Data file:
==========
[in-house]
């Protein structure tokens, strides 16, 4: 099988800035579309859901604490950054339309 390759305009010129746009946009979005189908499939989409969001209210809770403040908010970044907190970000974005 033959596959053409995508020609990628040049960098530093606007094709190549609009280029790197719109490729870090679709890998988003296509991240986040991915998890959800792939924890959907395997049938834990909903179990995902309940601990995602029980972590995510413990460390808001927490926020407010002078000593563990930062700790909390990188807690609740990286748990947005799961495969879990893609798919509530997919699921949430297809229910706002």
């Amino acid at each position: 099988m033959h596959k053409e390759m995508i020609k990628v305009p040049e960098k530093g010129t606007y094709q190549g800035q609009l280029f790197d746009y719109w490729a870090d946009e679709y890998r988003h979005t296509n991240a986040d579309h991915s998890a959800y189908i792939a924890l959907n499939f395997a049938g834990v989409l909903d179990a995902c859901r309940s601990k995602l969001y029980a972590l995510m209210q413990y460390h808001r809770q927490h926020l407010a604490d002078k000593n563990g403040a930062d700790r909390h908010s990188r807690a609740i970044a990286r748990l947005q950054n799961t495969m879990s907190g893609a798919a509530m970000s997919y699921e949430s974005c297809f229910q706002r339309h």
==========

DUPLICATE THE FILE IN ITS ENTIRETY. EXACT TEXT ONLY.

[in-house]
């Protein structure tokens, strides 16, 4: 099988800035579309859901604490950054339309 390759305009010129746009946009979005189908499939989409969001209210809770403040908010970044907190970000974005 033959596959053409995508020609990628040049960098530093606007094709190549609009280029790197719109490729870090679709890998988003296509991240986040991915998890959800792939924890959907395997049938834990909903179990995902309940601990995602029980972590995510413990460390808001927490926020407010002078000593563990930062700790909390990188807690609740990286748990947005799961495969879990893609798919509530997919699921949430297809229910706002």
């Amino acid at each position: 099988m033959h596959k053409e390759m995508i020609k990628v305009p040049e960098k530093g010129t606007y094709q190549g800035q609009l280029f790197d746009y719109w490729a870090d946009e679709y890998r988003h979005t296509n991240a986040d579309h991915s998890a959800y189908i792939a924890l959907n499939f395997a049938g834990v989409l909903d179990a995902c859901r309940s601990k995602l969001y029980a972590l995510m209210q413990y460390h808001r809770q927490h926020l407010a604490d002078k000593n563990g403040a930062d700790r909390h908010s990188r807690a609740i970044a990286r748990l947005q950054n799961t495969m879990s907190g893609a798919a509530m970000s997919y699921e949430s974005c297809f229910q706002r339309h």